Story: Crystal Falls Barber Is Engineers' Trusty Pal

Escanaba Daily Press, January 8, 1947 By Jack Murphy

Railroad publicity men - some of the big brains out of the head offices - like to whistle off about the safety they're putting on the rails, and the comfort, about deadman controls and the automatic block, about club cars and observation cars.

But go down to the C. & N. W. roundhouse here in Escanaba and ask the engineers about comfort and about safety devices. Just ask them, those men who know every foot of track, every switchlight curve, and grade on the Peninsula division - and they"ll tell you that the best and most reliable safety device on the division is a guy by the name of Dickie Welch who for thirty years has run a barber shop alongside the Main Street crossing in Crystal Falls. They'll tell you, too, that he's a big comfort to an engineer breaking over the brow of the Crystal Falls hill with a drag of iron-ore loads shoving him just a little too fast, the thought of Dickie Welch down there at Main Street crossing is the world's biggest comfort.

Dickie Welch has no connection with the railroad, except maybe in his heart, the way lots and lots of guys have.

For almost thirty years, he's been running this barber shop, and for almost thirty years rails have been going there to get their hair cut, even some who don't have much hair any more, because Dickie Welch is practically a rail himself.

For almost thirty years he's been checking every passage on the Tobin hill. He can tell you who's working where, and what time they tied up. He can tell you how much ore the Tobin mine is shipping, and how things are out at the cheese factory. And for thirty years he's been flagging that Main Street crossing in emergencies.

And emergencies are not too rare on the Crystal Falls hill. The best of them run that crossing. Why, even Danny McCrea almost ran it once - but that was a long time ago, and he had an alibi.

Down at the Escanaba roundhouse, the engineers - the hoggers - will tell you that the trickiest hill on the division is the Crystal Falls hill, the old Schaeffer branch, coming down off the Tobin Mine transfer, down through the town, crossing across Main Street.

It's tricky because of that stop at Main Street. The rules say" "Flag that crossing!" And so, light engine or drag of fifty loads, anyone coming down that hill stops at Main Street to let the head brakeman walk ahead and flag the crossing.

It's tricky because another railroad, The Milwaukee Road, uses the C. & N. W. tracks right there - because when the Crystal Falls switch-job (every engineer on the Escanaba board has caught that job at one time or another) is coming down the hill with their first pull of loads out of the Tobin Mine, that little third class Milwaukee Road run, the Wooden Shoe, comes poking its nose up the hill, makes a pass in front of the Milwaukee Road depot, and then scoots out of town.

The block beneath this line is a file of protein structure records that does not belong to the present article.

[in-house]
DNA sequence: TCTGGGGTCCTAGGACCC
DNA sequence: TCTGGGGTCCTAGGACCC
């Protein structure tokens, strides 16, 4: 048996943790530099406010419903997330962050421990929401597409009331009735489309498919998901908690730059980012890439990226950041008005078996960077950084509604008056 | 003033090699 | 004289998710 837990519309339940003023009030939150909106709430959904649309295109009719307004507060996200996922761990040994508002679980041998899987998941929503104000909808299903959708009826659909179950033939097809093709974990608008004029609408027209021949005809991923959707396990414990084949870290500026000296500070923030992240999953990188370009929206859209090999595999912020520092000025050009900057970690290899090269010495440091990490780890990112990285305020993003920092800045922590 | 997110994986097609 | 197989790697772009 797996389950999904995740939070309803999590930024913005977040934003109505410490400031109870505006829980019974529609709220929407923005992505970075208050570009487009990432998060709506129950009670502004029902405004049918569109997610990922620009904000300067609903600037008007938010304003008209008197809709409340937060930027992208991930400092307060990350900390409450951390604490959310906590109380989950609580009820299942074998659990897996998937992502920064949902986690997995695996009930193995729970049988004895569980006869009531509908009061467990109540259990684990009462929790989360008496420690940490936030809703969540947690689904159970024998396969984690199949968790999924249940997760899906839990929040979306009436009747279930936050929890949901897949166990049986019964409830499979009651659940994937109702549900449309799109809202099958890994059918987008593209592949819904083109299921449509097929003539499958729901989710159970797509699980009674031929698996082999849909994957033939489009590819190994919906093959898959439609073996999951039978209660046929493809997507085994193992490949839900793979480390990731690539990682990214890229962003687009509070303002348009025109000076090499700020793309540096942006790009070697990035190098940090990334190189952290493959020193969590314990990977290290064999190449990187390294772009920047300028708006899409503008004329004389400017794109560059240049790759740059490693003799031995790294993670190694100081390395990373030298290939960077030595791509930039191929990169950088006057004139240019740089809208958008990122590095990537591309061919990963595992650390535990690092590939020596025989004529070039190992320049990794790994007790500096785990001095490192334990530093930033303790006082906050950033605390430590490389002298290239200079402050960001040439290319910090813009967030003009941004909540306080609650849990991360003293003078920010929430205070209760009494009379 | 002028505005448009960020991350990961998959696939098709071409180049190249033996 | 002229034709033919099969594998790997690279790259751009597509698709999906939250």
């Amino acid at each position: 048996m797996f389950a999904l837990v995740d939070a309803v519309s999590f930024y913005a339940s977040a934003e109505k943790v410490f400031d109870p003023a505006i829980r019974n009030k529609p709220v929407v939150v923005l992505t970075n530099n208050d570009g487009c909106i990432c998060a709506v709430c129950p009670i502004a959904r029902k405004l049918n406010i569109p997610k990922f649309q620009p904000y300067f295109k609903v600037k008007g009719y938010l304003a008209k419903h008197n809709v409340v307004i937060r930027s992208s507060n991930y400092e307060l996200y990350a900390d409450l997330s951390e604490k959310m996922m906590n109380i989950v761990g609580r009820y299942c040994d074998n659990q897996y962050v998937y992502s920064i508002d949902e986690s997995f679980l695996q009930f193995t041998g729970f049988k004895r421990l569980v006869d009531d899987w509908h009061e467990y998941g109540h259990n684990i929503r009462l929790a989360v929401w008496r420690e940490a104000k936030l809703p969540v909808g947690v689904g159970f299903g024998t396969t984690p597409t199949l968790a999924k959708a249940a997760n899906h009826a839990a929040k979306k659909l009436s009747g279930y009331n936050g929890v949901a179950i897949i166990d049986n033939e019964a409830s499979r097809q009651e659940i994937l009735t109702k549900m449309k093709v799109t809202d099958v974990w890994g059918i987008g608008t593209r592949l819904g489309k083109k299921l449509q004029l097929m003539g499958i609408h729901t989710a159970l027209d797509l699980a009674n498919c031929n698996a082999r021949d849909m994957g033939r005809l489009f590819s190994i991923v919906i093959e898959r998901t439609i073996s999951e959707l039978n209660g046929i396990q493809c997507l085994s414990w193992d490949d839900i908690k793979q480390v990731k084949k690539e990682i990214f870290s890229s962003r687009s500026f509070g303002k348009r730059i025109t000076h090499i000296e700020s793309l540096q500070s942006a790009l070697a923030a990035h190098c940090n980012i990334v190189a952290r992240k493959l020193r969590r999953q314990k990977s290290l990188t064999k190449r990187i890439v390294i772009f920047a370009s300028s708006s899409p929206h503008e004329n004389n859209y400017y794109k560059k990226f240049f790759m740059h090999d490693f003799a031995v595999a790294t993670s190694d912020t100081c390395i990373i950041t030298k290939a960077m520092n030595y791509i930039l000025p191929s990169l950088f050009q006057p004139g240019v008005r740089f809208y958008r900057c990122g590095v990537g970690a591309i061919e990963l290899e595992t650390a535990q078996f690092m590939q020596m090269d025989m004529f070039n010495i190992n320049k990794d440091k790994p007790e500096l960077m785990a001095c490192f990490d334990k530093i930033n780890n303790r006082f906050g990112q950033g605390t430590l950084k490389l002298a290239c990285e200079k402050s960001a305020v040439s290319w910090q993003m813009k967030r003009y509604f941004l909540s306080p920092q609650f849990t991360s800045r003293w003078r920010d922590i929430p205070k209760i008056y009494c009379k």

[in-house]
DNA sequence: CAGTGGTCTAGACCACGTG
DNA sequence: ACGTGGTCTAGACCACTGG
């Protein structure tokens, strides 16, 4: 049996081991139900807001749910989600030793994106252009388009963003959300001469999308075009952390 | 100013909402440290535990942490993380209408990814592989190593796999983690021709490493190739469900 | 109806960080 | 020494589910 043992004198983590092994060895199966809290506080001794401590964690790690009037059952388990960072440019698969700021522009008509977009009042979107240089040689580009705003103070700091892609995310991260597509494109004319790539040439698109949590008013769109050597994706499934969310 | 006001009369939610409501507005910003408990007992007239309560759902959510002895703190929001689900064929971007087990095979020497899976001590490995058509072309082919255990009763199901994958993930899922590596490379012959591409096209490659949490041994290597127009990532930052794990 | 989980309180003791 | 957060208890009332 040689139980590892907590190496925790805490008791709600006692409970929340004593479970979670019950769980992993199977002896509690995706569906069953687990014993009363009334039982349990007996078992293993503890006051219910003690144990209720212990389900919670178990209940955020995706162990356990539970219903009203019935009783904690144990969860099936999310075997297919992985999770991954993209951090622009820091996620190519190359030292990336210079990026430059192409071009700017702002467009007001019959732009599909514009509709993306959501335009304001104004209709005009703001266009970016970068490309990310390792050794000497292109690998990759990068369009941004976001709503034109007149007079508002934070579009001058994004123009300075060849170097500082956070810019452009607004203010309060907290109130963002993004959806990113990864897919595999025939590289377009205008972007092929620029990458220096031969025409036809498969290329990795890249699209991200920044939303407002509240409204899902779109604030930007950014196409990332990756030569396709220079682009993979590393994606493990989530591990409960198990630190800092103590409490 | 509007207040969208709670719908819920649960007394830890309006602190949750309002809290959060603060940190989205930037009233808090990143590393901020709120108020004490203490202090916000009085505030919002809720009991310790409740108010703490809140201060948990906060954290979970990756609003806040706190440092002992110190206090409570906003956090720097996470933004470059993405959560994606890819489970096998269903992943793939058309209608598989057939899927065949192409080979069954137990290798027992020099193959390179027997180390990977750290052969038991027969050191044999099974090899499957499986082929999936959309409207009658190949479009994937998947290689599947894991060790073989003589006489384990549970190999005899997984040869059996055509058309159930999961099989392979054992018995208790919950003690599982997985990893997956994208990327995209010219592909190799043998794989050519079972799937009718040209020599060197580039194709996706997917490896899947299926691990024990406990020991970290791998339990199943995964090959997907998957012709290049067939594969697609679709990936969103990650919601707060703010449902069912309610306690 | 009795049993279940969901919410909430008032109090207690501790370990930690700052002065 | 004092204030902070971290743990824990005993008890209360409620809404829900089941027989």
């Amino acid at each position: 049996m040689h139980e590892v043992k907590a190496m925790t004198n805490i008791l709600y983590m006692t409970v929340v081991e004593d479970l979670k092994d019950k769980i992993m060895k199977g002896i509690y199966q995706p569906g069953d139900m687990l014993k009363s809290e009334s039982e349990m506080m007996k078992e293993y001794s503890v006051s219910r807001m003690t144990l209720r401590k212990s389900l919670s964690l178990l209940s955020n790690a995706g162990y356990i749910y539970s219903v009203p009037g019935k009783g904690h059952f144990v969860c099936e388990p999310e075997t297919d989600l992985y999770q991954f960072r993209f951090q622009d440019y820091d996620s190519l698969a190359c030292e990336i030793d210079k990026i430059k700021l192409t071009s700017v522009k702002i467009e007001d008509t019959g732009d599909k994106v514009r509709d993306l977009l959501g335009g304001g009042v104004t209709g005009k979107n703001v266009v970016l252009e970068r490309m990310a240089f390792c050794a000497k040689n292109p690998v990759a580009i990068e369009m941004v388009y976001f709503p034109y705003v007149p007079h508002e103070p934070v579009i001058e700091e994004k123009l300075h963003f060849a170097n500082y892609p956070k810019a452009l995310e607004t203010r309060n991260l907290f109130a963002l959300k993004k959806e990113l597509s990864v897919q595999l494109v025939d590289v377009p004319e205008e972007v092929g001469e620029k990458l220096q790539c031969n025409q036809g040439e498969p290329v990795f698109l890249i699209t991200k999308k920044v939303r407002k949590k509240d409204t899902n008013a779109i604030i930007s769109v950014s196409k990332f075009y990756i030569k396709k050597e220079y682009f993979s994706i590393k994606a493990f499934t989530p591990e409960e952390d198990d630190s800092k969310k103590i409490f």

The hill pitches abruptly at Third street, and the tracks take a long-curving dive down over street crossings, and around, past Dickie Welch's barber shop, past the Milwaukee Road's depot, and down to the C. & N. W.'s yards at the foot of the hill.

The best of the engineers have run that Main Street crossing - have, at one time or another, let off too much air coming down that first steep pitch, and hit the crossing without air enough to stop the train. Maybe the drag shoves too hard; maybe the hogger miscalculates; maybe the retainers set up on the cars don't hold; maybe........

Well, maybe a lot of things. But when that maybe comes up, the hogger reaches for the whistle cord. He sets the blaster jabbering, blowing for Dickie.

And Dickie'll come - fast. He has to come fast, because the engineer in trouble will hold off admitting it, with the bullheadedness characteristic of the breed, until he's almost on top of the crossing, until he's had time to think up a good alibi.

Just give Dickie a chance, the old timers say. Just give him a chance to set his foot shifting. And he'll be there.

The customer in the shop may be half shaved or half shorn, or shivering with his shampooed head dripping over the lavatory - but Dickie comes running. He may flag the crossing with a razor or a barber's apron, but he'll' have her flagged. Just give him a little warning.

Now, rails don't like dead-heads. There's a big law in the books against the old-time railroad's custom of giving free passes to every little two-bit politician and slob-heavy big-shot in the country, and long before the legislators stopped the practice the rails - the guys who did the actual running of the trains - were grumbling about it.

But there'd be no grumbling if the C. & N. W. would arrange to issue a pass to Dickie Welch of Crystal Falls. There's no telling how many smash-ups he's averted at that crossing or how much money he's saved the C. & N. W. Take vote on it among the Escanaba engineers and you'll find that the eagle-eyes figure annual pass, good over the entire system, is small recompense for Dickie Welch, the Peninsula division's most reliable safety device, and the engineer's comfort.